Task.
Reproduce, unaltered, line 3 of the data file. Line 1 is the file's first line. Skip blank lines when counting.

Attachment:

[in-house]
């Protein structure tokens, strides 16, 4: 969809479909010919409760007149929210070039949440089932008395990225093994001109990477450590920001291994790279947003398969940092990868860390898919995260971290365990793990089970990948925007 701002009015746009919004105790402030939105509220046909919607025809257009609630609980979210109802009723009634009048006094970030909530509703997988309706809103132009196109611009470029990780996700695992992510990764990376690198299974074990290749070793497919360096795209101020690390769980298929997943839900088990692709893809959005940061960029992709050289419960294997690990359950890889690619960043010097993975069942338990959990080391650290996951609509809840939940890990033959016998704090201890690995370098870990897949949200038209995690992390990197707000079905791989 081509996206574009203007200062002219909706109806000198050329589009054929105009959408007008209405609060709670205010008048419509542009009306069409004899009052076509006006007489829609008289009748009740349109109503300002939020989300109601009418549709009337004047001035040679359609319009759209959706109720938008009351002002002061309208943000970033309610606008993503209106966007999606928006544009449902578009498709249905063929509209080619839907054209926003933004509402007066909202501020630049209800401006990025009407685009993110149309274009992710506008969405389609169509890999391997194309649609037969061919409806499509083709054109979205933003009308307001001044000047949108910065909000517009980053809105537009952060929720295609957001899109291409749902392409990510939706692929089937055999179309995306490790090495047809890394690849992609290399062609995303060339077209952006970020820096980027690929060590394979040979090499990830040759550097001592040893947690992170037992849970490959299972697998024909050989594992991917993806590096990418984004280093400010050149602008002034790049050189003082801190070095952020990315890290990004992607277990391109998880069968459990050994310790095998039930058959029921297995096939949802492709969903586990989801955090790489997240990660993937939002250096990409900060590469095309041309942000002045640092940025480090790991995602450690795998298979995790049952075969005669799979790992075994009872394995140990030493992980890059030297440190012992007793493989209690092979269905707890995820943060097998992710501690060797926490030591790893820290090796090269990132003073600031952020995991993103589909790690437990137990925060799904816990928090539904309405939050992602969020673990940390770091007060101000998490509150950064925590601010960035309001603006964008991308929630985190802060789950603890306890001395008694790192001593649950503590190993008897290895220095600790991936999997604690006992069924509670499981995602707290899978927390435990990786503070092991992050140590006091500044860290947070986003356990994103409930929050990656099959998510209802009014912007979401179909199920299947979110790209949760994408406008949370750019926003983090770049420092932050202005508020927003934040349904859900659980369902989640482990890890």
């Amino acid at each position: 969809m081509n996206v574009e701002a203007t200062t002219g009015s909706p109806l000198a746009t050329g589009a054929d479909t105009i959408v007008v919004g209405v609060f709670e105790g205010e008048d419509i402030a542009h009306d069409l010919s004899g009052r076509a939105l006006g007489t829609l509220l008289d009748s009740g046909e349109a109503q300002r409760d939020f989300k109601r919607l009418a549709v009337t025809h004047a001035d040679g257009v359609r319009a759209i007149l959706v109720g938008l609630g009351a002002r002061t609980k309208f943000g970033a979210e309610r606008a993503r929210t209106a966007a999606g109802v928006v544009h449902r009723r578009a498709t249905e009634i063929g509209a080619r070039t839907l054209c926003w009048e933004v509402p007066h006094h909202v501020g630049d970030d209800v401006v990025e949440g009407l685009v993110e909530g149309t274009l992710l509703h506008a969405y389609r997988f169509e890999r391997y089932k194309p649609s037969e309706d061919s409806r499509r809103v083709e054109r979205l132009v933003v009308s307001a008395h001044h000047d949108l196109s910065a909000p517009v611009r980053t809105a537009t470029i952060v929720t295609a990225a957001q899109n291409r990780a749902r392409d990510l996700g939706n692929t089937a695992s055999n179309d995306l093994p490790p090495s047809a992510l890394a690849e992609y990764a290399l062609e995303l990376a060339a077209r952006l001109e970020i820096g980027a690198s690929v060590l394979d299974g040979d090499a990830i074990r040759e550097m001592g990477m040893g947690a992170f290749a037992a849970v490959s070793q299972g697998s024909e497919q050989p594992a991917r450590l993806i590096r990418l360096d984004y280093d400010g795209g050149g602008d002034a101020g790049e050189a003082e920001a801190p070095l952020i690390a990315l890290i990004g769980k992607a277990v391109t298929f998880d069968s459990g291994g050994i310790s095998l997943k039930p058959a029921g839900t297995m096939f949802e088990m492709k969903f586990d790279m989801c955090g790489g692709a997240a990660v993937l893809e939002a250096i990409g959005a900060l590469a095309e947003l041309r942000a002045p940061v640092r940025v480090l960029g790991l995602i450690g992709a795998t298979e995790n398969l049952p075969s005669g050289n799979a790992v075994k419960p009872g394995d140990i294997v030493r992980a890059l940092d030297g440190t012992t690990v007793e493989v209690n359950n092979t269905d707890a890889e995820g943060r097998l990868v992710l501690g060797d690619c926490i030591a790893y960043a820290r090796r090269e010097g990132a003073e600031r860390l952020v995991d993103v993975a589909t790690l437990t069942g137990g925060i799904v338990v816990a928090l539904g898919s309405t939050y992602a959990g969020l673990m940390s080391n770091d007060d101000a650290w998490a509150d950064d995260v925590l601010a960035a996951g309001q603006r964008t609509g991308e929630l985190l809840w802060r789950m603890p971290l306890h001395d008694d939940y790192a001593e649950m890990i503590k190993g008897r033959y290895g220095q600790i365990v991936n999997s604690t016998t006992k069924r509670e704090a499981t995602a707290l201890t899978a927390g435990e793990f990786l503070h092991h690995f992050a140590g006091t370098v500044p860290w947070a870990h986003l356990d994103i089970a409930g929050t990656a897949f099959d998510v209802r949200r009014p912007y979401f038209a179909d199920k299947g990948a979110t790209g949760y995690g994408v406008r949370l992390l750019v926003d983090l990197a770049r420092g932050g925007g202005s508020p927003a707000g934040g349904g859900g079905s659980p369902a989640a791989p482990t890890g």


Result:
């Amino acid at each position: 969809m081509n996206v574009e701002a203007t200062t002219g009015s909706p109806l000198a746009t050329g589009a054929d479909t105009i959408v007008v919004g209405v609060f709670e105790g205010e008048d419509i402030a542009h009306d069409l010919s004899g009052r076509a939105l006006g007489t829609l509220l008289d009748s009740g046909e349109a109503q300002r409760d939020f989300k109601r919607l009418a549709v009337t025809h004047a001035d040679g257009v359609r319009a759209i007149l959706v109720g938008l609630g009351a002002r002061t609980k309208f943000g970033a979210e309610r606008a993503r929210t209106a966007a999606g109802v928006v544009h449902r009723r578009a498709t249905e009634i063929g509209a080619r070039t839907l054209c926003w009048e933004v509402p007066h006094h909202v501020g630049d970030d209800v401006v990025e949440g009407l685009v993110e909530g149309t274009l992710l509703h506008a969405y389609r997988f169509e890999r391997y089932k194309p649609s037969e309706d061919s409806r499509r809103v083709e054109r979205l132009v933003v009308s307001a008395h001044h000047d949108l196109s910065a909000p517009v611009r980053t809105a537009t470029i952060v929720t295609a990225a957001q899109n291409r990780a749902r392409d990510l996700g939706n692929t089937a695992s055999n179309d995306l093994p490790p090495s047809a992510l890394a690849e992609y990764a290399l062609e995303l990376a060339a077209r952006l001109e970020i820096g980027a690198s690929v060590l394979d299974g040979d090499a990830i074990r040759e550097m001592g990477m040893g947690a992170f290749a037992a849970v490959s070793q299972g697998s024909e497919q050989p594992a991917r450590l993806i590096r990418l360096d984004y280093d400010g795209g050149g602008d002034a101020g790049e050189a003082e920001a801190p070095l952020i690390a990315l890290i990004g769980k992607a277990v391109t298929f998880d069968s459990g291994g050994i310790s095998l997943k039930p058959a029921g839900t297995m096939f949802e088990m492709k969903f586990d790279m989801c955090g790489g692709a997240a990660v993937l893809e939002a250096i990409g959005a900060l590469a095309e947003l041309r942000a002045p940061v640092r940025v480090l960029g790991l995602i450690g992709a795998t298979e995790n398969l049952p075969s005669g050289n799979a790992v075994k419960p009872g394995d140990i294997v030493r992980a890059l940092d030297g440190t012992t690990v007793e493989v209690n359950n092979t269905d707890a890889e995820g943060r097998l990868v992710l501690g060797d690619c926490i030591a790893y960043a820290r090796r090269e010097g990132a003073e600031r860390l952020v995991d993103v993975a589909t790690l437990t069942g137990g925060i799904v338990v816990a928090l539904g898919s309405t939050y992602a959990g969020l673990m940390s080391n770091d007060d101000a650290w998490a509150d950064d995260v925590l601010a960035a996951g309001q603006r964008t609509g991308e929630l985190l809840w802060r789950m603890p971290l306890h001395d008694d939940y790192a001593e649950m890990i503590k190993g008897r033959y290895g220095q600790i365990v991936n999997s604690t016998t006992k069924r509670e704090a499981t995602a707290l201890t899978a927390g435990e793990f990786l503070h092991h690995f992050a140590g006091t370098v500044p860290w947070a870990h986003l356990d994103i089970a409930g929050t990656a897949f099959d998510v209802r949200r009014p912007y979401f038209a179909d199920k299947g990948a979110t790209g949760y995690g994408v406008r949370l992390l750019v926003d983090l990197a770049r420092g932050g925007g202005s508020p927003a707000g934040g349904g859900g079905s659980p369902a989640a791989p482990t890890g």